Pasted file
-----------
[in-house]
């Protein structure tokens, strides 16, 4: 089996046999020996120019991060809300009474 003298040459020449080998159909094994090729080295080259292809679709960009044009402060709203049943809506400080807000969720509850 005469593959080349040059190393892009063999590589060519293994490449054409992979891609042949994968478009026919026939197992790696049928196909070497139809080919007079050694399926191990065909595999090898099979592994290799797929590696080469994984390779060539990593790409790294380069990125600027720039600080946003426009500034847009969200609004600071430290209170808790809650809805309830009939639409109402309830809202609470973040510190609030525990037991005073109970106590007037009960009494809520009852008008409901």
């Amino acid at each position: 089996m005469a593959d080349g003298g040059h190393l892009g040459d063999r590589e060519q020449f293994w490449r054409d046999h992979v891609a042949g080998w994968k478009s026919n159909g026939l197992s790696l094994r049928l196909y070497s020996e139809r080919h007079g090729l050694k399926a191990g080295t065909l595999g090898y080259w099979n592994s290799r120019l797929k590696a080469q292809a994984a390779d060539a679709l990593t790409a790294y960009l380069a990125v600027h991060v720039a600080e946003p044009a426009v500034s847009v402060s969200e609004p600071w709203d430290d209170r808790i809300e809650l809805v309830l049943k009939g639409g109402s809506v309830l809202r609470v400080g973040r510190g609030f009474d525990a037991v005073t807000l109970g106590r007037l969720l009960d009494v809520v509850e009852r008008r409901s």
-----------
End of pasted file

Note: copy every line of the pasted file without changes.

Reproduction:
[in-house]
């Protein structure tokens, strides 16, 4: 089996046999020996120019991060809300009474 003298040459020449080998159909094994090729080295080259292809679709960009044009402060709203049943809506400080807000969720509850 005469593959080349040059190393892009063999590589060519293994490449054409992979891609042949994968478009026919026939197992790696049928196909070497139809080919007079050694399926191990065909595999090898099979592994290799797929590696080469994984390779060539990593790409790294380069990125600027720039600080946003426009500034847009969200609004600071430290209170808790809650809805309830009939639409109402309830809202609470973040510190609030525990037991005073109970106590007037009960009494809520009852008008409901």
């Amino acid at each position: 089996m005469a593959d080349g003298g040059h190393l892009g040459d063999r590589e060519q020449f293994w490449r054409d046999h992979v891609a042949g080998w994968k478009s026919n159909g026939l197992s790696l094994r049928l196909y070497s020996e139809r080919h007079g090729l050694k399926a191990g080295t065909l595999g090898y080259w099979n592994s290799r120019l797929k590696a080469q292809a994984a390779d060539a679709l990593t790409a790294y960009l380069a990125v600027h991060v720039a600080e946003p044009a426009v500034s847009v402060s969200e609004p600071w709203d430290d209170r808790i809300e809650l809805v309830l049943k009939g639409g109402s809506v309830l809202r609470v400080g973040r510190g609030f009474d525990a037991v005073t807000l109970g106590r007037l969720l009960d009494v809520v509850e009852r008008r409901s």